Coaching Archive

Why coaches and mentors shouldn’t beat themselves up when client change doesn’t happen

Every beginner coach or mentor goes through a phase of questioning their own competence, based upon a sense that they could (or should) have had so much more impact. Even very experienced coaches and mentors sometimes feel that they have “failed” their client. While there are some professional coaches and mentors, who think they are

When to refer a Coachee or Mentee for Professional Counselling or Therapy

Suggesting to someone else that they need counselling takes courage. As a coach or mentor, you will in most cases not be a qualified therapist – and even if you were, there are potential conflicts of role between mentoring/coaching and therapy. The two key questions here are: How can you tell if the other person

What if the coachee says ‘I don’t know’

There comes a point at least once in a coaching conversation, where the coach feels instinctively that the issue is clear enough to pose a powerful question – one that will really make the coachee think and open up new perspectives. Many times, that is exactly what happens, but occasionally the coachee simply responds with

Develop Work Skill through Coaching

Coaching is important in the workplace since it aids the employees to develop work skills. Coaching is all about training a person to attain a goal and gain some practical skills. We have heard about coaching a football team, basketball team, cricket team, hockey team, etc but we wonder when we hear about coaching a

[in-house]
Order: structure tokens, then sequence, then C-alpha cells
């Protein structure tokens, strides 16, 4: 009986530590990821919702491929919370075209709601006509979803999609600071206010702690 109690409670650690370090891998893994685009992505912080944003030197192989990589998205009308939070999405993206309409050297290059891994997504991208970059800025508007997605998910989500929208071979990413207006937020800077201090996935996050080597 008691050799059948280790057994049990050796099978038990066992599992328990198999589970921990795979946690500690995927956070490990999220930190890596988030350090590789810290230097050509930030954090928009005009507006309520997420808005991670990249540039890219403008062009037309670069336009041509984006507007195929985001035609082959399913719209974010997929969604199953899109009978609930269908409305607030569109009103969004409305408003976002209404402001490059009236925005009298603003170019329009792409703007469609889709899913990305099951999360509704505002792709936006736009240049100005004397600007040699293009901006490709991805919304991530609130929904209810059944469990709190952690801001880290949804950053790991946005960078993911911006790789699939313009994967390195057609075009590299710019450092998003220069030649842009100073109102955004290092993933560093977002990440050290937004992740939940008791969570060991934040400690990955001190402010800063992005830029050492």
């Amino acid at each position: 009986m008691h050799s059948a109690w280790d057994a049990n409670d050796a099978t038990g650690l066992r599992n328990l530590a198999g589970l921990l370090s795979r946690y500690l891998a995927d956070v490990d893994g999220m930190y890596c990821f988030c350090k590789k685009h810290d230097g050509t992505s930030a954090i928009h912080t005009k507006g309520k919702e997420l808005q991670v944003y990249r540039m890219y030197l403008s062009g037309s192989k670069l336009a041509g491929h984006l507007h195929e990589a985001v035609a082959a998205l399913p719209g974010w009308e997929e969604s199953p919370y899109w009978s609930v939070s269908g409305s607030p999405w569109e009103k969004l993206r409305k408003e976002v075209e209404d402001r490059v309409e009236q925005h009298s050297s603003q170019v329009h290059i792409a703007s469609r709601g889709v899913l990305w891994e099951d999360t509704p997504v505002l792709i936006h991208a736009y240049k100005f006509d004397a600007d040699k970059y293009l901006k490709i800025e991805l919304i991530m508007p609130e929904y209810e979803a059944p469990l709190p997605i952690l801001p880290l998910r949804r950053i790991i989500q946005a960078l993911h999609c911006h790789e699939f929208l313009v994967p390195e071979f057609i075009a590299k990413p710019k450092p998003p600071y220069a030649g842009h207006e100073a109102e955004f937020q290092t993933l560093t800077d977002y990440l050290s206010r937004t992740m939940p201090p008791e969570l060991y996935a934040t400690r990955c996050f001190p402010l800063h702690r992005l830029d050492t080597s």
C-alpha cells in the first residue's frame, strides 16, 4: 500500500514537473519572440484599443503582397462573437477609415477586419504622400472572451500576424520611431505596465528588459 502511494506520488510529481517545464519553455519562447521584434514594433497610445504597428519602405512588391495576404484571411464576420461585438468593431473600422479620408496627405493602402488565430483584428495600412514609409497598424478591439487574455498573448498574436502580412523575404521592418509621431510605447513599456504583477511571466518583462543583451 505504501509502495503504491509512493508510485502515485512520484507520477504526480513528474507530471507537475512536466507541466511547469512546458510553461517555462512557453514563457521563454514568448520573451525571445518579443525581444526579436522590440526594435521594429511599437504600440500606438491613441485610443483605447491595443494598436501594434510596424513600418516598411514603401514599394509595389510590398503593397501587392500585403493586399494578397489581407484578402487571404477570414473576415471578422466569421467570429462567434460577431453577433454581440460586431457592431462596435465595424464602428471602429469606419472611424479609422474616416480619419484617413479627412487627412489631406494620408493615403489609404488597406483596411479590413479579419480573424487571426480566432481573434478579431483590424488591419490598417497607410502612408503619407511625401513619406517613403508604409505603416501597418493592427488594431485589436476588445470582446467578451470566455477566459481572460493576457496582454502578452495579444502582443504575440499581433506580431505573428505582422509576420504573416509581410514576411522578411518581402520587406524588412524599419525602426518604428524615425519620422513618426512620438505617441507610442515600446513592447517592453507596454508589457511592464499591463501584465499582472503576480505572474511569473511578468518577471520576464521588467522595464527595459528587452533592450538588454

Eight coaching myths and misconceptions

Since I first got ensnared by the world of coaching and mentoring, part of my learning has been to focus less on what is assumed and taken for granted and more on the question “What do we have evidence for and how valid is that evidence?” In the 1990s, I began to explore critically the

Developing a coaching culture in work teams

An intensive learning event from Coaching & Mentoring International Line managers are increasingly expected to coach their teams – yet most line manger as coach training fails to deliver the value intended. The reasons for this are several, but the most important are that: Effective coaching is something to do with the team, not to

Coping with blame

Coaching and mentoring conversations frequently run into the brick wall of blame, most often in one of two common forms: self-blame (assuming responsibility for one’s own or other people’s misfortunes) or other-blame (protecting one’s own self-image and reputation by blaming others). Both forms block the client’s ability to be authentic and to make progress. The

How mentoring functions have become a dangerous distraction for research and practice in mentoring

When Kathy Kram carried out her seminal research into mentoring at the beginning of the 1980s, she focused on a small number (22) of informal mentoring relationships, taking place within a specific cultural context – educated North Americans. She identified a number of themes that recurred in these relationships and, as she herself has readily